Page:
Gordon Diver's curator insight, December 14, 2013 3:46 PM

Nice look at making your content personal and interesting

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Revitalizing Communities Through Magic, Awe, and Inspiration (SSIR)

Revitalizing Communities Through Magic, Awe, and Inspiration (SSIR) | innovative approaches to teaching adults | Scoop.it
Could these be the new tools of development for the 21st century?
Krista Finstad-Milion's insight:

Without mentioning "sustainable development", Marina Gorbis calls for a new approach to development for communities.

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Give Great Feedback: An 11-Step Primer

Give Great Feedback: An 11-Step Primer | innovative approaches to teaching adults | Scoop.it
Star employees aren't born. They're made--by the feedback they get from bosses and colleagues.

Via AnYes van Rhijn
Krista Finstad-Milion's insight:

Giving effective feedback not only develops people in your team, when practised on a routine basis it enhances relationships  with other critical stakeholders both internal and external.  

This article is worth reading.

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AnYes van Rhijn's curator insight, October 4, 2013 4:27 AM

Great summary of do's and don'ts of great feedback...

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Stories Are About Change

Stories Are About Change | innovative approaches to teaching adults | Scoop.it

"We are vehemently faithful to our own view of the world, our story. We want to know what new story we’re stepping into before we exit the old one. We don’t want an exit if we don’t know exactly where it is going to take us, even – or perhaps especially – in an emergency. This is so, I hasten to add, whether we are patients or psychoanalysts."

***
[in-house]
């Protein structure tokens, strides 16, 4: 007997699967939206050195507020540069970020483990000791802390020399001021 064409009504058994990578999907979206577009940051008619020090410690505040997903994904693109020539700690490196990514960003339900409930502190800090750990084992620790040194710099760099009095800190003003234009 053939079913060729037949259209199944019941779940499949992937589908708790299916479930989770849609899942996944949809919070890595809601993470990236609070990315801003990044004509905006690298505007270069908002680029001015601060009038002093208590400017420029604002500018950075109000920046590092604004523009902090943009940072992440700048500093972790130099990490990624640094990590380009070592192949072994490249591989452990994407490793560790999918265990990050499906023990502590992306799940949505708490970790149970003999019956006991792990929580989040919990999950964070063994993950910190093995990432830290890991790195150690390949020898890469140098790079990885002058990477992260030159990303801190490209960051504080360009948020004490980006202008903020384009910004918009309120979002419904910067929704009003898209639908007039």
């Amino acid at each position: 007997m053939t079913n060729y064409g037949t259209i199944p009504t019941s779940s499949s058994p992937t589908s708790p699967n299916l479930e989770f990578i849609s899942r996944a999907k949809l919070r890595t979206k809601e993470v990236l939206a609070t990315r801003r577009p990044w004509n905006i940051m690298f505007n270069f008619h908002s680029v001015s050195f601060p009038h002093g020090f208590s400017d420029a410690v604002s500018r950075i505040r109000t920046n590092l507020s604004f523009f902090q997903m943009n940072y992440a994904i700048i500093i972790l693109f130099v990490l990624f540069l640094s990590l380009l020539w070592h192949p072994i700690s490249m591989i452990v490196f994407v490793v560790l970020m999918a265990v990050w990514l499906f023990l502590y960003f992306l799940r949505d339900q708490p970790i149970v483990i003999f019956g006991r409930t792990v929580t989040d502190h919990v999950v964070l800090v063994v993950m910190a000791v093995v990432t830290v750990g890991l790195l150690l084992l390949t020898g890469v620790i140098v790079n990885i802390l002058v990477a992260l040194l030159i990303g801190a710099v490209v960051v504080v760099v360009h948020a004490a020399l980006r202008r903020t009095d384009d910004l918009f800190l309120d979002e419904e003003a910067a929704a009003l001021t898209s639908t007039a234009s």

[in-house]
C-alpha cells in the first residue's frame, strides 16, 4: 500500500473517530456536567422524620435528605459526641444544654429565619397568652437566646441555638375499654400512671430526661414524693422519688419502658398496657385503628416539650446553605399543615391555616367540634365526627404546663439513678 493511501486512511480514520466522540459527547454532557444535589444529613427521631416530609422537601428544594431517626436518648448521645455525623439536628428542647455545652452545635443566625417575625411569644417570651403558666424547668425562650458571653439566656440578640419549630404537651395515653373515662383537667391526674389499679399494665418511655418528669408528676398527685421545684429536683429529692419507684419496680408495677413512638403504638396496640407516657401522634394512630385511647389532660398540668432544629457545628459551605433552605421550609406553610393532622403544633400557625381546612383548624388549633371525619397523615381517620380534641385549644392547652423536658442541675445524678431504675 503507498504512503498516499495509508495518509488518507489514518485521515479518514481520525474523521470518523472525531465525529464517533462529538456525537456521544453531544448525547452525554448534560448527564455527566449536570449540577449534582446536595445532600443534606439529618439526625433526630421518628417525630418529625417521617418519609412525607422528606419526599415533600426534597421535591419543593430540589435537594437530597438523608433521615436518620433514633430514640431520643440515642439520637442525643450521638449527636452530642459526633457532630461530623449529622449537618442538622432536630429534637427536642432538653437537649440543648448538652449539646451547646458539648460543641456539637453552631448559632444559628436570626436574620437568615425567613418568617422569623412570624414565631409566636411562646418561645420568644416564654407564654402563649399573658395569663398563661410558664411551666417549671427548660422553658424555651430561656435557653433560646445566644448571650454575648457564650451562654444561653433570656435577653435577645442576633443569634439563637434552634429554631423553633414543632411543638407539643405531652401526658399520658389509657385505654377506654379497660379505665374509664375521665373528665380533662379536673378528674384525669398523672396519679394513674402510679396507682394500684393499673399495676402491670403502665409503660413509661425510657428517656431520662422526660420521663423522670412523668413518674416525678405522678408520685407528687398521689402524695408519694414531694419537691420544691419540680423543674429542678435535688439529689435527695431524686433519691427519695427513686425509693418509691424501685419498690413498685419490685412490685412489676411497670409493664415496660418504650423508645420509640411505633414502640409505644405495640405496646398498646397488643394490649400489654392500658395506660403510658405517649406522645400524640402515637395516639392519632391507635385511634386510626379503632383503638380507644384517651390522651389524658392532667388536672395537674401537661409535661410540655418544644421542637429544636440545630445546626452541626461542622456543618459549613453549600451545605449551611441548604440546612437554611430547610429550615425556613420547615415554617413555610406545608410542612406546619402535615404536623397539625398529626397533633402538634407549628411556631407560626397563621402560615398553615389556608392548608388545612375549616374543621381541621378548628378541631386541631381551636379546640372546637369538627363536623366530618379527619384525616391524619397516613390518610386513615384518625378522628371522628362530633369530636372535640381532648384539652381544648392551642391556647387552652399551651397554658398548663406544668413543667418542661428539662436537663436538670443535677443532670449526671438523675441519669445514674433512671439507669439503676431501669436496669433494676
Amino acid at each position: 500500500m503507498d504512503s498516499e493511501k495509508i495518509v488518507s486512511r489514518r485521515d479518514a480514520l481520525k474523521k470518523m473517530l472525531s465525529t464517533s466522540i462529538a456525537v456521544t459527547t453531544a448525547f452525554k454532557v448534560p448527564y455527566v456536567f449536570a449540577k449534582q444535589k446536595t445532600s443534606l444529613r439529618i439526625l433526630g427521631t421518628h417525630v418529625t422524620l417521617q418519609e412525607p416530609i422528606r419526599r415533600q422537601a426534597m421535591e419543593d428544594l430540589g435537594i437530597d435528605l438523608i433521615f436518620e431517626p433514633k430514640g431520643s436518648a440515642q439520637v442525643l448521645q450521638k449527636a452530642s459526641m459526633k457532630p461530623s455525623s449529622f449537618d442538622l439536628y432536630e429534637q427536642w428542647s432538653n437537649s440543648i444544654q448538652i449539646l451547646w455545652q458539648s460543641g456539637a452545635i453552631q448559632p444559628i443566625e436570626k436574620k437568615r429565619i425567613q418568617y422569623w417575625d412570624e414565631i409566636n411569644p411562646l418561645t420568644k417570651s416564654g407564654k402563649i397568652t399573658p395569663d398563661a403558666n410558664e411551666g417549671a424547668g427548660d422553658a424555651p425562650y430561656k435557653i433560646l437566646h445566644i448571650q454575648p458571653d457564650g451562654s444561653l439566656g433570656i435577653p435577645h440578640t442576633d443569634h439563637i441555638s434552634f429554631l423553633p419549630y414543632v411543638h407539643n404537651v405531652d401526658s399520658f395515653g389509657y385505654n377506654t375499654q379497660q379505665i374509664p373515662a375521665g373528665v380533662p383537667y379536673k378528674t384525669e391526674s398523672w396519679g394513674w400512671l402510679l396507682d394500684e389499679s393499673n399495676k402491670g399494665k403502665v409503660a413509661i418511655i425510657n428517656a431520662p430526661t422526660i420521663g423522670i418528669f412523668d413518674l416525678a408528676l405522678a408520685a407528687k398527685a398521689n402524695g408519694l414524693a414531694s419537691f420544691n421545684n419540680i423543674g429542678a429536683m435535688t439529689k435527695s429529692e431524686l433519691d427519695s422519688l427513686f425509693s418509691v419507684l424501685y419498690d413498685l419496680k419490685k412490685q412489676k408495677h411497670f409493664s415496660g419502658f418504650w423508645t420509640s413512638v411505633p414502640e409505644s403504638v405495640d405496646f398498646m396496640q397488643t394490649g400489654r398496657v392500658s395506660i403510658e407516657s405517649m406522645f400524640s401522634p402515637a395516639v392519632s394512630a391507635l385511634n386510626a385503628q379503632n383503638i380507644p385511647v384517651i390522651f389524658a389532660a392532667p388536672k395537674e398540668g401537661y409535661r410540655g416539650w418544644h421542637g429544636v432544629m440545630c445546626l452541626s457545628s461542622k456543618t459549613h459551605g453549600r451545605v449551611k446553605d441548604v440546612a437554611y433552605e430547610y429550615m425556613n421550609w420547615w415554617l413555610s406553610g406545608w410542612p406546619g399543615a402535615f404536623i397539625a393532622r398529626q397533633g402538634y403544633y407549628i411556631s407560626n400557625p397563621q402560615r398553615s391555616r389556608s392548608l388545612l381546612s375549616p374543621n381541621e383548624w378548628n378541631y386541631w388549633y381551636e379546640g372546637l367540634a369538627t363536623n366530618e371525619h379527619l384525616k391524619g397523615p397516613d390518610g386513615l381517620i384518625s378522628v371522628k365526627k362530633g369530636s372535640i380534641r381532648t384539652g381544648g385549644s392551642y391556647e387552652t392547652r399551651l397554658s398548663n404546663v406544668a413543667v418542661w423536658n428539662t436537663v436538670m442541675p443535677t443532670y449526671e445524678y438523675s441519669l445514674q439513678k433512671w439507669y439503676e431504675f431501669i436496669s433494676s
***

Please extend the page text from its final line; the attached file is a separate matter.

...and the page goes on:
Via Gregg Morris, Krista Finstad-Milion
Krista Finstad-Milion's insight:

The Kübler-Ross Change curve is a tool you can store in your back pocket and pull our to help others get on with what is essential. You can also use it to coach yourself through the challenges of dealing with changes beyond your control.  In the ICN Executive MBA change management module, we combine this tool with others such as story-telling in a co-learning approach.

more...
Martin (Marty) Smith's curator insight, August 9, 2013 4:38 PM

Is Your Internet Marketing Telling A Great Story?
Wow, this is GREAT. I love this sentence,

"I think it is because change requires loss. And the prospect of loss is far more powerful than potential gain. It’s difficult to imagine what a change will do to us. This is why we need stories so desperately."

The implication, stories are the key to change, rings true and so the right question is how can we tell better stories, stories that promote the change we want :).

Buying anything anytime is a form of "change". We want the security of knowing our money will be well spent and the excitement of new experience. When in doubt, as this great post points out, we stand pat. We hesitate because we can't imagine the new story.

Here is another implication. Our jobs as Internet marketers is really to help our visitors imagine the new story :). M

Esther Coronel De Iberkleid's comment, August 10, 2013 8:59 PM